images/dps_chopper_air_ranger_web.jpg

NORTHERN ARIZONA - On April 29, at 12:51 a.m., an Arizona Department of Public Safety helicopter, Ranger 56, was flying back to the Western Air Rescue base in Kingman after an unsuccessful search for a 4-year-old girl north of Williams.

During the return flight to Kingman, Ranger 56 struck a group of birds.

 

Pilot John Haverly and Trooper-paramedic Daniel Townsend described what happened next.

“The flight was suddenly interrupted with a series of loud, cannon-like thuds, followed by a sudden rush of air into the cockpit.” Both crew members described being blasted by 100-plus mph wind, debris, bird blood and their remains, which temporarily blinded Townsend.

Moments prior to the impacts, Townsend, who was traveling in the front left seat, observed what appeared to be a group of birds flying from the left side directly into the path of Ranger 56. There was no time to warn the pilot, who did not see the birds.

Although Ranger 56 received damage and the crew was battling with debris and high-speed wind blast, they successfully landed in an open field near Interstate 40 where they contacted the department’s Flagstaff Operations Communications center and asked for help.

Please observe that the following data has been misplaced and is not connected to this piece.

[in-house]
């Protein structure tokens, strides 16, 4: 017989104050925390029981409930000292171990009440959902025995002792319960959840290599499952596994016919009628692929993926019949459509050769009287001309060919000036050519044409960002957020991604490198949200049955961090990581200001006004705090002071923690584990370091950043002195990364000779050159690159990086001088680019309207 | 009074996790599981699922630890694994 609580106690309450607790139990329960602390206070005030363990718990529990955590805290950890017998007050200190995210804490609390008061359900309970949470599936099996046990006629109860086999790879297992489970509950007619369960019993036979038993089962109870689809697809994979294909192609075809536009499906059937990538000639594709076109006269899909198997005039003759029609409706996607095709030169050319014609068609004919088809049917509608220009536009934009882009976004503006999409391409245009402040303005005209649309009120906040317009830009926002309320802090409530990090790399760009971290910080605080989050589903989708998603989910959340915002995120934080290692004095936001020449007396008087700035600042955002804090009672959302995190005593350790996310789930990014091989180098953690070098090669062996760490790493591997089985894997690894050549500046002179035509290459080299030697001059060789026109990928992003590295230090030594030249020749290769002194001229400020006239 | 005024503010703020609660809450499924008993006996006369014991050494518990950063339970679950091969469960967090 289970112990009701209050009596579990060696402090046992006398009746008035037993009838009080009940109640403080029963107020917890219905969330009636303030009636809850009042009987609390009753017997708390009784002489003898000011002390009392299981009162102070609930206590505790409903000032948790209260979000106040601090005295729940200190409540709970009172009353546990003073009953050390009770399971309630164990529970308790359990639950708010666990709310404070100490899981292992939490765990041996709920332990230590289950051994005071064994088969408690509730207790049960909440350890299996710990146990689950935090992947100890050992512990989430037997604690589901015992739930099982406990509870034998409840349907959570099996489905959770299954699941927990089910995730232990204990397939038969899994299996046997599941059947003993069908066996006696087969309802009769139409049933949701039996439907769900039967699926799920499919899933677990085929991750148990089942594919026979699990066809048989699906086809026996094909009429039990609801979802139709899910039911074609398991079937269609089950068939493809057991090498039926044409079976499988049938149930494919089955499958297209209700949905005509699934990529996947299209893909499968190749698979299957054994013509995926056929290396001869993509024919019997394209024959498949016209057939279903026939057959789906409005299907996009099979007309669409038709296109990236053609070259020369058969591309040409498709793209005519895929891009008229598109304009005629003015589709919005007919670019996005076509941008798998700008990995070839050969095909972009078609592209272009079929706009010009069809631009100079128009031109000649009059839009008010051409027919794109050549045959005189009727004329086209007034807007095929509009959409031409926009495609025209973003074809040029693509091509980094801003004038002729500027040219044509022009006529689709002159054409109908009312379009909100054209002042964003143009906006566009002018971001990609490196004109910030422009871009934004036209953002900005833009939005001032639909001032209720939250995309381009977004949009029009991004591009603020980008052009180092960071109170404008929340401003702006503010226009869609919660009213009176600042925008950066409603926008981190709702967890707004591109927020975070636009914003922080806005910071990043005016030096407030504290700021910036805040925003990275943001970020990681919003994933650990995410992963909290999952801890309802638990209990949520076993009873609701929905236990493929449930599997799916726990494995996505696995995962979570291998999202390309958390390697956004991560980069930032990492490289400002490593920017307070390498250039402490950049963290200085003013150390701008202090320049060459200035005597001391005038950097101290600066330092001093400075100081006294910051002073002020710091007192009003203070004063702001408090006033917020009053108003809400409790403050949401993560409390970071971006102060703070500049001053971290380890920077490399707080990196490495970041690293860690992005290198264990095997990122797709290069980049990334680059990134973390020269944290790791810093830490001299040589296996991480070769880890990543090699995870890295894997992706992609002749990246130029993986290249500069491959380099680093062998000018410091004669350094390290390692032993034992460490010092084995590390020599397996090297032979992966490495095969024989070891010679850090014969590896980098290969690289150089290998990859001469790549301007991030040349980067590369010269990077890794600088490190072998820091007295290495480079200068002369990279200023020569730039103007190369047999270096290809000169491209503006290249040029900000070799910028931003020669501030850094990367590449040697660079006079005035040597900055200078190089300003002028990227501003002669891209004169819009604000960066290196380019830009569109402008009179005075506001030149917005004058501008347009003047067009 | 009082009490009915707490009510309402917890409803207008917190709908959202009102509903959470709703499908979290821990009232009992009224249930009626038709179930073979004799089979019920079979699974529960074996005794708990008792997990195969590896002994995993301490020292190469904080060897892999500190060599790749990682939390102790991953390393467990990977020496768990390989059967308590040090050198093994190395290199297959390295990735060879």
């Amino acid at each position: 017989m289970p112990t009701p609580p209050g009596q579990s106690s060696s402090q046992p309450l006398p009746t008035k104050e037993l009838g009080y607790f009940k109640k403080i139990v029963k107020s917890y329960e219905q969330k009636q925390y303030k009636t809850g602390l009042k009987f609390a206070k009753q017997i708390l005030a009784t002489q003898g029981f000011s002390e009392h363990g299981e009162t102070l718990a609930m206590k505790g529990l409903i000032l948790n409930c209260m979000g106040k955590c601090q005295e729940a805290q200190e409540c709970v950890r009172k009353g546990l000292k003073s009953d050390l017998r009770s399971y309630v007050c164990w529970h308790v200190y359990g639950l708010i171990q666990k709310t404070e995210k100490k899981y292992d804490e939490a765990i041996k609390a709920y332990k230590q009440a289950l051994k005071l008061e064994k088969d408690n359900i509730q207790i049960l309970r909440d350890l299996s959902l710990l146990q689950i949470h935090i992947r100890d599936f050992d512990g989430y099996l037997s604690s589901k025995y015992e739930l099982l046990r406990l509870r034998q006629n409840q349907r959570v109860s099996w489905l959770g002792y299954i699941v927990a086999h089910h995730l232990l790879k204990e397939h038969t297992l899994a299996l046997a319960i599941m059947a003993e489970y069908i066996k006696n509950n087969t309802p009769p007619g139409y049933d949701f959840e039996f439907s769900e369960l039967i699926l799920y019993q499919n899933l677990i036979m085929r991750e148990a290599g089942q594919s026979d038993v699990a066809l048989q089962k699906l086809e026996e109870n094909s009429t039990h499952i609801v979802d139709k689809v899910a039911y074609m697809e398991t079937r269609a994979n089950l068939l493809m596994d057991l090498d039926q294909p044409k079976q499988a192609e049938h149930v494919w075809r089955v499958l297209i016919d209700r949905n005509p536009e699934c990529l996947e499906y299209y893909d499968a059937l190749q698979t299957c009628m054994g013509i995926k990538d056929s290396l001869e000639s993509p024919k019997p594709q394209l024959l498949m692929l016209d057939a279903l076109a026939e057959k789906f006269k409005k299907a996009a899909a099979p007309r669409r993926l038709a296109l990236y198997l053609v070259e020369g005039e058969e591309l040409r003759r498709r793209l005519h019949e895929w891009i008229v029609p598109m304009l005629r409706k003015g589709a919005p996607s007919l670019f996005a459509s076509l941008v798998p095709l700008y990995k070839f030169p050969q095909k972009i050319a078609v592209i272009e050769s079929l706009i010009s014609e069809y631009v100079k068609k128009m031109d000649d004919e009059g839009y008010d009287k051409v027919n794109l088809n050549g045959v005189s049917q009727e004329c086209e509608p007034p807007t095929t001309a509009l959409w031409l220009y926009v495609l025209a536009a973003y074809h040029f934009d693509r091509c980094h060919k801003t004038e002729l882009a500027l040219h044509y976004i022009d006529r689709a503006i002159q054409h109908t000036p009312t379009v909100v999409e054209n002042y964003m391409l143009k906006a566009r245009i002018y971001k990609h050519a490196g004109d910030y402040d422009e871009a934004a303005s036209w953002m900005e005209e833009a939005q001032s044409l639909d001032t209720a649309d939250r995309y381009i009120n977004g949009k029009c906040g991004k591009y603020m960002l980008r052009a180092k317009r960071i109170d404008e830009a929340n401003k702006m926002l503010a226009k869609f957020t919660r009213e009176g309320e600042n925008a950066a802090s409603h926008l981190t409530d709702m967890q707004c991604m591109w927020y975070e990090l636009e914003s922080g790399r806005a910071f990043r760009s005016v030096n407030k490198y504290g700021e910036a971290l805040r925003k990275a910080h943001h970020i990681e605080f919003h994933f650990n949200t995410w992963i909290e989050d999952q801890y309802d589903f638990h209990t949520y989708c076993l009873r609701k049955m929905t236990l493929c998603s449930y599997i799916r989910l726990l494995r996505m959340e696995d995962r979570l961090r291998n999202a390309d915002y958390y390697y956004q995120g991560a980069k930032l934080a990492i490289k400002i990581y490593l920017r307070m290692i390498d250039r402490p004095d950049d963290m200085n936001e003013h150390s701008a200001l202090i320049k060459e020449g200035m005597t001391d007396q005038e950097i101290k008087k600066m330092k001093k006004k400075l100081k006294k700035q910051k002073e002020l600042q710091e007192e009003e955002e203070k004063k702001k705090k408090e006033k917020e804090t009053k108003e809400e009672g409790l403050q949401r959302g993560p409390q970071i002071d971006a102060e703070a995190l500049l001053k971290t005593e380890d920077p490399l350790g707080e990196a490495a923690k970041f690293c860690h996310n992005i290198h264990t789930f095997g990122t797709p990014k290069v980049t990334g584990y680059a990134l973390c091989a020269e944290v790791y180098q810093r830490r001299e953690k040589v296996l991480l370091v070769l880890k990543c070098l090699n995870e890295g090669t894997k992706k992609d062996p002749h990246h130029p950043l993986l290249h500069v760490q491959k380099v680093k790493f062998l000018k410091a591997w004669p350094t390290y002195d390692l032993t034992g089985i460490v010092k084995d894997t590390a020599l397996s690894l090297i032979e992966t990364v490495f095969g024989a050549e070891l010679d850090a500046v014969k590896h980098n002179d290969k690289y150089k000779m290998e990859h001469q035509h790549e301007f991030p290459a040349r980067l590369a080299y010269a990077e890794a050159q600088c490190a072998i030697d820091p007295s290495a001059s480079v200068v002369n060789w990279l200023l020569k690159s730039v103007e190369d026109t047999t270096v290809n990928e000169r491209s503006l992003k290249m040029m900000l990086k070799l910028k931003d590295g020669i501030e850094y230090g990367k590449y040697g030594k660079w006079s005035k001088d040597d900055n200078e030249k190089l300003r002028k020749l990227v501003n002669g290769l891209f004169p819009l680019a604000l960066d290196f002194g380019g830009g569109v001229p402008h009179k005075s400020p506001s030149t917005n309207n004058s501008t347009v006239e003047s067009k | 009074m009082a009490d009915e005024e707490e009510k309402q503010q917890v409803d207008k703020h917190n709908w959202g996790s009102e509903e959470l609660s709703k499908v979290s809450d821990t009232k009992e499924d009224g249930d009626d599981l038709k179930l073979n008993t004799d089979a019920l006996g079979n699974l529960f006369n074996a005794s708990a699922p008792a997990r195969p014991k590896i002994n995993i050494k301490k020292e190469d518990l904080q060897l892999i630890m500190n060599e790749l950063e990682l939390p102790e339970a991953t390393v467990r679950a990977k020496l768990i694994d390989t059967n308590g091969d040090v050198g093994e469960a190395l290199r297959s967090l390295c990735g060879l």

No injuries were reported. 

An initial inspection of Ranger 56 indicated one of the birds had broken through the left front chin bubble of the aircraft, which is what allowed the sudden rush of air into the cockpit.

The next day, Ranger 56 was repaired for a flight to Phoenix, where a thorough inspection and repairs could be performed.

Lt. Colonel Ken Hunter, of the Support Division said, “This very brave and highly skilled crew was just returning from a search and rescue mission involving a missing 4-year-old girl. Pilot Haverly’s wit and training are the reason he was able to land the helicopter safely and without further incident.”

The little girl was later found safe.

0
0
0
s2sdefault
Save More Auto Ad